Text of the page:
Ranking Islanders’ most memorable Game 7s

All Games 7 are created equal. The winner advances or wins the championship. The loser is eliminated.

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All Games 7 are created equal. The winner advances or wins the championship. The loser is eliminated.

But these ultimate showdowns are not all equally as memorable. And probably not equally as significant despite the same reward for winning and the same consequence for losing. A Game 7 first-round defeat in a year with few expectations does not equate to losing the ultimate showdown as a championship favorite.

For instance, losing to Washington in the 2015 first round while amassing all of 11 shots was not tantamount to losing to Toronto in the 1978 quarterfinals on Lanny McDonald’s semi-breakaway in overtime a couple of weeks after the Islanders clinched their first division championship and expected to go to the finals.

Friday night’s Game 7 against Tampa Bay was for the right to advance to the Stanley Cup Final. So this one will be remembered as significant. How memorable would depend on how the game unfolded.

Ranking the most memorable five Games 7 in Islanders history:

5. May 13, 1975, lost Game 7 of the semifinals, 4-1 to the Flyers at the Spectrum

After having become the second team in NHL history to overcome a 3-0 deficit in a best-of-seven by winning at Pittsburgh in Game 7 of their quarterfinal series, the Islanders were, incredibly, on the verge of doing it again.

For after the defending champion Flyers took a 3-0 lead, the Islanders roared back by winning the next three to set up a winner-take-all showdown at the Spectrum.

The Flyers had come upon a supposed good-luck charm in Kate Smith, whose rendition of “God Bless America” was played before the club’s most important games. For this game, Smith appeared live, accompanied by an organ on the ice.

While reveling in the standing ovation she received from the crowd, Smith was greeted, first by Islanders captain Eddie Westfall, who presented her with flowers, and then by the entire team. For a few moments, it seemed as if the Islanders had stolen the Flyers’ thunder.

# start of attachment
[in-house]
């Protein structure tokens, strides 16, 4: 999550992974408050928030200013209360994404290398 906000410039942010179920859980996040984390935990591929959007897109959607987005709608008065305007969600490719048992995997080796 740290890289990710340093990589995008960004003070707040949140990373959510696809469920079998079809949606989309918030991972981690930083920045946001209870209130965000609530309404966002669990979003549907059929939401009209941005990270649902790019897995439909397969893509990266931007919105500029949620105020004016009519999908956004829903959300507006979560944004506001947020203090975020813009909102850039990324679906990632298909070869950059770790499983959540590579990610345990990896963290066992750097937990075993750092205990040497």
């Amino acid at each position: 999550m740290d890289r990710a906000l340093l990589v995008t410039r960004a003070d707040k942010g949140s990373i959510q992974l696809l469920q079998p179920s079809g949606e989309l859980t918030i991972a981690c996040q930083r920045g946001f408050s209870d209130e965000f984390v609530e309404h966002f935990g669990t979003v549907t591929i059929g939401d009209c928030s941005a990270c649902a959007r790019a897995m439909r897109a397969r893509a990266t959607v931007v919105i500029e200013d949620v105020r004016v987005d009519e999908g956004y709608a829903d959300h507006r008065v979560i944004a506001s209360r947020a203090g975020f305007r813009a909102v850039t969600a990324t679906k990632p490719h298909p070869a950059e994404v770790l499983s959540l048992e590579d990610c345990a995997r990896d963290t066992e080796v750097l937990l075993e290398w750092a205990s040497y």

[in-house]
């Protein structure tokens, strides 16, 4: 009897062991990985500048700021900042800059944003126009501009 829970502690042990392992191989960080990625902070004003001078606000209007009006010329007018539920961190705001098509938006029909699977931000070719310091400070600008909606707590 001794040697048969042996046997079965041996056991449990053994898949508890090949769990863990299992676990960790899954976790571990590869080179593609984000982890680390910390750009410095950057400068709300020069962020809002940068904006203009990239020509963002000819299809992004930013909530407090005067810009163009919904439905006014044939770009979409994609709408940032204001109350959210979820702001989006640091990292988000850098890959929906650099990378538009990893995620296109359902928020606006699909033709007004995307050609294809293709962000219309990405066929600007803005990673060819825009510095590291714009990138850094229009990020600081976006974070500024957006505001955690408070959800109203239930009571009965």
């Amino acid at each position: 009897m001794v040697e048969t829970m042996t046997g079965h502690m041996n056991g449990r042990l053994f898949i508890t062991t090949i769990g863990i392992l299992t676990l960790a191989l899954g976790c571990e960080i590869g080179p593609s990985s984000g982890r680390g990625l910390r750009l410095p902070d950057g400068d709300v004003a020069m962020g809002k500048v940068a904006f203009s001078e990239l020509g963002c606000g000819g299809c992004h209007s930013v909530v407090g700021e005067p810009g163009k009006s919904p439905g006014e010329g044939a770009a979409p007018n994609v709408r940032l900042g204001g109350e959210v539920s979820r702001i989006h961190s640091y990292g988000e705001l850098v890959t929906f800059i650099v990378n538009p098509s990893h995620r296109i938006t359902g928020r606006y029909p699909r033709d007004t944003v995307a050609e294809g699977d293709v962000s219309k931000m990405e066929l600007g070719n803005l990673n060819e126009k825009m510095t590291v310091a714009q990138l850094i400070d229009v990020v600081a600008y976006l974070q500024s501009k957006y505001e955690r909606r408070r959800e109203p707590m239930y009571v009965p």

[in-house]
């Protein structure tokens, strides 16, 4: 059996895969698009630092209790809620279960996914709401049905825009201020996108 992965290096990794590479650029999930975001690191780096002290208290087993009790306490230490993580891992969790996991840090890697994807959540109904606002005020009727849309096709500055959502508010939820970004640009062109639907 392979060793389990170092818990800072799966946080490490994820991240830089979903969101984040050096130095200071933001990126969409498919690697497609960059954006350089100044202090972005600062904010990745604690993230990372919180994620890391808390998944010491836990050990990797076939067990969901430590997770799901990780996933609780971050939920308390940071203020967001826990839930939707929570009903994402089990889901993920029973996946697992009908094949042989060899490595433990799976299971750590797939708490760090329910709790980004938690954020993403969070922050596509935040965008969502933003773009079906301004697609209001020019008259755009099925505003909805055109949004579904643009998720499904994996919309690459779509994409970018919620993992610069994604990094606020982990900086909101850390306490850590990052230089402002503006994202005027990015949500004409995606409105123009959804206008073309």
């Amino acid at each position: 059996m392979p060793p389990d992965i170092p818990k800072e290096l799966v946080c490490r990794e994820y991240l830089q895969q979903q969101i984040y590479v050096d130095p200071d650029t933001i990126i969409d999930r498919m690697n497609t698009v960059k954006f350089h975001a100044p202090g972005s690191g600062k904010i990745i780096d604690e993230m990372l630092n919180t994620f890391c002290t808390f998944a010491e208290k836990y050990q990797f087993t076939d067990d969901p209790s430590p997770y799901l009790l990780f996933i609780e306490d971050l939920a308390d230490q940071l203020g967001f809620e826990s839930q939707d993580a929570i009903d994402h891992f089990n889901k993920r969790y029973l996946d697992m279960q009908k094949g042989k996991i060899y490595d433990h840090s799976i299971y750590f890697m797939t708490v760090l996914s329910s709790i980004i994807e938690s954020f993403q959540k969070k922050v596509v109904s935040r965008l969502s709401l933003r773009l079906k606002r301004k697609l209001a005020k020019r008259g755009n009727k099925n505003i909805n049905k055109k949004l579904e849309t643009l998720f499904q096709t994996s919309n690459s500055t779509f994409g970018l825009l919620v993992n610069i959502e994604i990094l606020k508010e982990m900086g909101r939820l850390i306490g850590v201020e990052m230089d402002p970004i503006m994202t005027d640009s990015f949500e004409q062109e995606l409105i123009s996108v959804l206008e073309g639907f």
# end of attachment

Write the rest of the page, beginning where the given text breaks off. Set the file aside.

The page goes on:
But just 19 seconds into the match, Gary Dornhoefer blew one by Chico Resch and the Flyers rolled from there to prevent the Islanders from making history twice within a few weeks.

4. April 29, 1978, lost Game 7 of the quarterfinals, 2-1 to the Maple Leafs in overtime at the Coliseum

Lanny McDonald sunk the Isles with his Game 7 score in 1978.
Getty Images

This was the series in which the Islanders, who had entered as huge favorites and had won the first two games, were bullied by Toronto as designed by head coach Roger Neilson and ultimately went down on McDonald’s score at 4:13 of OT.

3. May 14, 1993, won Game 7 of the Patrick Division finals, defeating the Penguins 2-1 in overtime

This was as shocking a series result as it gets. The Penguins, two-time defending champions, had finished the season with an 18-game unbeaten streak (17-0-1), tying the final game of the year after establishing an NHL record with a 17-game winning streak. The record they broke had belonged to the Islanders, who had won 15 straight in 1981-82.

Moreover, the Islanders were without their best player, Pierre Turgeon, who had suffered a shoulder injury on the Game 6 clinching goal on a check from behind by his stalker, Dale Hunter. But that did not deter the Islanders, who had stayed alive with a 7-5 victory in Game 6 at the Coliseum.

The Islanders had a 3-1 lead midway through the third period in the match, in which Kevin Stevens had suffered an early first-period grievous facial injury. But Ron Francis scored at 16:13 before Rick Tocchet tied it at 19:00. The Penguins seemed primed.

David Volek ended the Penguins’ repeat hopes with his OT tally.
David E. Klutho /Sports Illustrated via Getty Images

Until, that is, David Volek converted a two-on-one feed from Ray Ferraro to beat Tom Barrasso from the right dot at 5:16 of overtime to KO the champs and send his team to the conference finals, which they lost in five games to Montreal.

2. April 18-19, 1987, won Game 7 of the opening round, defeating the Capitals 3-2 at Landover, Md., when Pat LaFontaine beat Bob Mason from 45 feet at 8:47 of the fourth overtime

This obviously is the most historic of the Islanders’ Game 7s because it stands as the longest Game 7 in NHL playoff history.

In the game known as the Easter Epic because it ended at 1:58 a.m. on Easter, Kelly Hrudey made 73 saves while Mason made 54. The Islanders overcame a 3-1 series deficit to win it. The Islanders rallied in the next round from 3-1 down to force a Game 7 against the Flyers, but were routed 5-1.

1. April 26, 1975, won Game 7 of the quarterfinals against the Penguins in Pittsburgh, 1-0

This is the one that established the legend and put the Islanders on the national map. Westfall scored at 14:32 of the third period against Gary Inness, while Resch kissed the goalposts while recording the shutout as the Islanders recreated the history recorded by the Leafs 33 years earlier.

This story originally appeared on: NyPost - Author:Larry Brooks

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